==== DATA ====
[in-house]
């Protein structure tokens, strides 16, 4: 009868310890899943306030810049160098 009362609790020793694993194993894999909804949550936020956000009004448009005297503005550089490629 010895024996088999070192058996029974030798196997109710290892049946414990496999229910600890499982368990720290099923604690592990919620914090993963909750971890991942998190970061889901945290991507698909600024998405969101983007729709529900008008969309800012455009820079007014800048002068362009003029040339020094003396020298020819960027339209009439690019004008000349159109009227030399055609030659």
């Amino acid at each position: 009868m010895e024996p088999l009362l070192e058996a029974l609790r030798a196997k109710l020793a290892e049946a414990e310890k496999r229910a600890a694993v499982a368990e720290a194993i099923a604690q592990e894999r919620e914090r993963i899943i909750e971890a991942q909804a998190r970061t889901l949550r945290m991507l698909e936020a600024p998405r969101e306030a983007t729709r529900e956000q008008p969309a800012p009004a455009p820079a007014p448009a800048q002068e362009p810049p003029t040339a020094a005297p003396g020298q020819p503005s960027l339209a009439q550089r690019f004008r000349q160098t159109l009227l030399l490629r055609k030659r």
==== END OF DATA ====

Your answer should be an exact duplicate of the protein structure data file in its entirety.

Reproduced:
[in-house]
């Protein structure tokens, strides 16, 4: 009868310890899943306030810049160098 009362609790020793694993194993894999909804949550936020956000009004448009005297503005550089490629 010895024996088999070192058996029974030798196997109710290892049946414990496999229910600890499982368990720290099923604690592990919620914090993963909750971890991942998190970061889901945290991507698909600024998405969101983007729709529900008008969309800012455009820079007014800048002068362009003029040339020094003396020298020819960027339209009439690019004008000349159109009227030399055609030659």
């Amino acid at each position: 009868m010895e024996p088999l009362l070192e058996a029974l609790r030798a196997k109710l020793a290892e049946a414990e310890k496999r229910a600890a694993v499982a368990e720290a194993i099923a604690q592990e894999r919620e914090r993963i899943i909750e971890a991942q909804a998190r970061t889901l949550r945290m991507l698909e936020a600024p998405r969101e306030a983007t729709r529900e956000q008008p969309a800012p009004a455009p820079a007014p448009a800048q002068e362009p810049p003029t040339a020094a005297p003396g020298q020819p503005s960027l339209a009439q550089r690019f004008r000349q160098t159109l009227l030399l490629r055609k030659r």